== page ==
Researchers at Core Security have disclosed multiple vulnerabilities affecting products from Advantech Corp., which provides industrial automation and embedded solutions.
The vulnerabilities exist in the following products: Advantech EKI-6340 V2.05, Advantech Web Access 7.2 and Advantech AdamView V4.3.
“The AdamView and WebAccess vulnerabilities are “client-side” attacks, therefore some kind of social engineering is required,” explained Joaquín Rodríguez Varela, senior researcher at Core Security. “The victim would need to execute a file or visit a malicious site before the vulnerability could be exploited. In the case of EKI-6340, if the device is remotely accessible, then the vulnerability is very easy to exploit.”
Advantech did not respond to a SecurityWeek request for comment before publication. According to Core Security, the Advantech EKI-6340 series are wireless mesh access points for outdoor deployment.
According to Core Security, the EKI-6340 series is vulnerable to an OS command injection attack that can be exploited by remote attackers to execute arbitrary code and commands using non-privileged user against a vulnerable CGI file.
Core Security also warned that Advantech’s WebAccess product – a browser-based software package for human-machine interfaces (HMI) and supervisory control and data acquisition (SCADA) – is vulnerable to a stack-based buffer overflow attack that can be exploited by remote attackers to execute arbitrary code via a malicious html file with specific parameters for an ActiveX component.
The final advisory on AdamView explains that the product has two different fields vulnerable to buffer overflow attacks. The vulnerability is caused by a stack buffer overflow when parsing the display properties parameter. If successfully exploited, an attacker could trigger execution of arbitrary code within the context of the application or crash the application entirely.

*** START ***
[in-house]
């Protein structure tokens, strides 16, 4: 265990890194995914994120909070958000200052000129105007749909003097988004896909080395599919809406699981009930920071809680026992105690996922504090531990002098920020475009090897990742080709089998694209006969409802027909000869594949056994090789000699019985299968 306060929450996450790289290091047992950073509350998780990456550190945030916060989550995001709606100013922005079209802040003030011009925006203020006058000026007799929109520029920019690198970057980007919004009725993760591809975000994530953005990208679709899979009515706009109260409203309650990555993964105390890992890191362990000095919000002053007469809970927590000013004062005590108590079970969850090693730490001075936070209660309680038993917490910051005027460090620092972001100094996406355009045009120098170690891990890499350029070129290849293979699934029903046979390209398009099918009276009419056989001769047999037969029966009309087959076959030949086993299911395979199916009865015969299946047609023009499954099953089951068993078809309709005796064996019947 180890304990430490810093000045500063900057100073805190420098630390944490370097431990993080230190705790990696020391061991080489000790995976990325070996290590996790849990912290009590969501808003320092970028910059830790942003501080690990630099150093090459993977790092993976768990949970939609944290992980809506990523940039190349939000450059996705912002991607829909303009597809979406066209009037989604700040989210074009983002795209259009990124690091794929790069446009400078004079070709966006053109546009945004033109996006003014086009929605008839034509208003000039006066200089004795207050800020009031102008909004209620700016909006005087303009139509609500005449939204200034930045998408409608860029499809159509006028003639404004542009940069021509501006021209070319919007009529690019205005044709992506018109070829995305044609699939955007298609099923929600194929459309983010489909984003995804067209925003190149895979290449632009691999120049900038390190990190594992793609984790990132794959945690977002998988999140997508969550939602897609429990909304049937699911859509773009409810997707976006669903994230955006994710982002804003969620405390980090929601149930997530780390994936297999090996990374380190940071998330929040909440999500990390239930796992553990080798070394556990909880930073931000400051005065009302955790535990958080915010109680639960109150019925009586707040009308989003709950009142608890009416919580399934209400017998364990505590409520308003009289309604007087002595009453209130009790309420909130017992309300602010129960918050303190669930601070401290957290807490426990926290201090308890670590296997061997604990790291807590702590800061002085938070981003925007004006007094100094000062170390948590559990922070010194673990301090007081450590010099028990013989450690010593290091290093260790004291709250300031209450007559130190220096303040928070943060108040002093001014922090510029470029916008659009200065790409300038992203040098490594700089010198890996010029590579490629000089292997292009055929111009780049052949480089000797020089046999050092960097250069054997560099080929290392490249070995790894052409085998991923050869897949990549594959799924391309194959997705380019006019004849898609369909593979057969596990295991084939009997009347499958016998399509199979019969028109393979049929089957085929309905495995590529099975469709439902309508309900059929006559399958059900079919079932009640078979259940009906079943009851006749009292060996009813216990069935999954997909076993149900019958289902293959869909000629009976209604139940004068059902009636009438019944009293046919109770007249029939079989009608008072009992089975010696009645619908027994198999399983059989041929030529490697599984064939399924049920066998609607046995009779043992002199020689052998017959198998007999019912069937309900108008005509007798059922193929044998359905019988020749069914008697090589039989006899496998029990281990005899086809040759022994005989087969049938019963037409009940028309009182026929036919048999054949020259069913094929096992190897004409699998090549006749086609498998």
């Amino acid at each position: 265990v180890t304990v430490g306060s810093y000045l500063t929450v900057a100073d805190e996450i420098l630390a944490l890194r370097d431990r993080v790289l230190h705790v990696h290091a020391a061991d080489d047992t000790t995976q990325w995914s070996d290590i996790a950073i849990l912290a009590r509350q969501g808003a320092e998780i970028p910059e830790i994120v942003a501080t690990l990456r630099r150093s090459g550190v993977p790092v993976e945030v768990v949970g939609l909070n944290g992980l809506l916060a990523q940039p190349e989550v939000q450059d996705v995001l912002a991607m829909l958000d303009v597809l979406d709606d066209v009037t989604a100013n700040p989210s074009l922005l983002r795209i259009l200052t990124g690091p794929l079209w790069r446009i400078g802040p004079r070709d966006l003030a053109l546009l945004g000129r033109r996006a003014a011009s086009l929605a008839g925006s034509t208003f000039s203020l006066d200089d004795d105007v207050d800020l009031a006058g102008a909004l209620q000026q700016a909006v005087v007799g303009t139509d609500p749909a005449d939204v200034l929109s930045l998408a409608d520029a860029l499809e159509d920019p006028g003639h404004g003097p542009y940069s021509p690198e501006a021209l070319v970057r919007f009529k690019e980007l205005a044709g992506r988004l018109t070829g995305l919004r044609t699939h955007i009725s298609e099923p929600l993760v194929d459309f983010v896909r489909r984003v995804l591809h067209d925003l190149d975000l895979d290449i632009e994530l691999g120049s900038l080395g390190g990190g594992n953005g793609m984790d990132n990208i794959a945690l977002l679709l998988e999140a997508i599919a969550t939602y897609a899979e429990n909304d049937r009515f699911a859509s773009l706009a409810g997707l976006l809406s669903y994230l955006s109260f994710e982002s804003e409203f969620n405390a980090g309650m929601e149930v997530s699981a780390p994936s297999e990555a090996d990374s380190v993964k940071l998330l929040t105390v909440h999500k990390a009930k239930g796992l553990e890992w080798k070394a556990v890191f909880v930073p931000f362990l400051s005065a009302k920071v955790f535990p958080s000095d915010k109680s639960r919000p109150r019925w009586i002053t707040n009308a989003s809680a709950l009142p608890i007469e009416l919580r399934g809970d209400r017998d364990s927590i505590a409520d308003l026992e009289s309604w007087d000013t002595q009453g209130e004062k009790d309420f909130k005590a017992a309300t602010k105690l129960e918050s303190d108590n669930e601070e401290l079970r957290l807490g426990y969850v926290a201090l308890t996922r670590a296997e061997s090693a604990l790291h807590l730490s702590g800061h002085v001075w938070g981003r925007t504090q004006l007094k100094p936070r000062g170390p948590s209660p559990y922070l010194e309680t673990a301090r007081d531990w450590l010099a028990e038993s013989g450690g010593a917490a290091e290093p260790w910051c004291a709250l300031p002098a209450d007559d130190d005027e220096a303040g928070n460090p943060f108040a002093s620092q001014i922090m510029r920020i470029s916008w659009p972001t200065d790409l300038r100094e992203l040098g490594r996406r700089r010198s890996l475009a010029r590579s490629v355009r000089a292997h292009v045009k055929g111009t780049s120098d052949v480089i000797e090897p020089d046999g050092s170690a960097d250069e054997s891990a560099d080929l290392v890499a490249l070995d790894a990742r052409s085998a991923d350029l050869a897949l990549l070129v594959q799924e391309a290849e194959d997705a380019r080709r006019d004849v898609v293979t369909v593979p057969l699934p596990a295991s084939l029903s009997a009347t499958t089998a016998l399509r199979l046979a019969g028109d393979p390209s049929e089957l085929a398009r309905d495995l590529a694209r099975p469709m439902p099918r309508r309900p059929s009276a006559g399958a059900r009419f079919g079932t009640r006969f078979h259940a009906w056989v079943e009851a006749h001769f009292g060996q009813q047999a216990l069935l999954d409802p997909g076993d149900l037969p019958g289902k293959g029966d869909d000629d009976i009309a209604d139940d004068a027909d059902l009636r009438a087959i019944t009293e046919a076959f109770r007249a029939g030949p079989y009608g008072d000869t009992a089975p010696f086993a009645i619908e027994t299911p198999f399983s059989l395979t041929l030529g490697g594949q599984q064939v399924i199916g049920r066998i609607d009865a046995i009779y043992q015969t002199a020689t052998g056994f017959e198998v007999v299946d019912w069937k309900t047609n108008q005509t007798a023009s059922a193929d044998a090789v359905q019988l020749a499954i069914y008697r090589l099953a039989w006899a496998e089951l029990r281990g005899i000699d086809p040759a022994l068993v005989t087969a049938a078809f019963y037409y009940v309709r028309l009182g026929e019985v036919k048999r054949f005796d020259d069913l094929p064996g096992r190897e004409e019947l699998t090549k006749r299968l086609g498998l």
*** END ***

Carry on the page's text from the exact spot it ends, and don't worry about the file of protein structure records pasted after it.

The issues in EKI-6340 and AdamView are not going to be patched, according to Core Security. In the case of EKI-6340, that is because the vendor plans to discontinue it early next year, while the Adamview product is no longer supported, the advisories note.
For users of Adamview, Core Security recommends users avoid opening untrusted .gni files and use third-party software such as Microsoft’s Enhanced Mitigation Experience Toolkit (EMET) to help prevent exploitation of affected systems. EKI-6340 users should change the ‘guest’ user password and edit the fshttpd.conf and remove the line ‘guest_allow=/cgi/ping.cgi’. Users should also check to make sure the ‘admin’ user doesn’t have the default password as well.
As far as the WebAccess vulnerability, the company recommends anyone affected use third-party software that could help prevent exploitation of affected systems.
“Additionally the vendor released WebAccess v8 where it has deleted the vulnerable file ‘webeye.ocx’ but if version upgrade is being performed, the vulnerable ocx file is not deleted at all, therefore we do not consider this a correct fix,” the advisory states.
Varela said Core Security is not aware of any attacks exploiting the issues.
“It should be fine to follow standard operating procedures here and apply these updates during scheduled downtime or maintenance,” he said. “Of course, events may dictate higher or lower priority – every network is different.”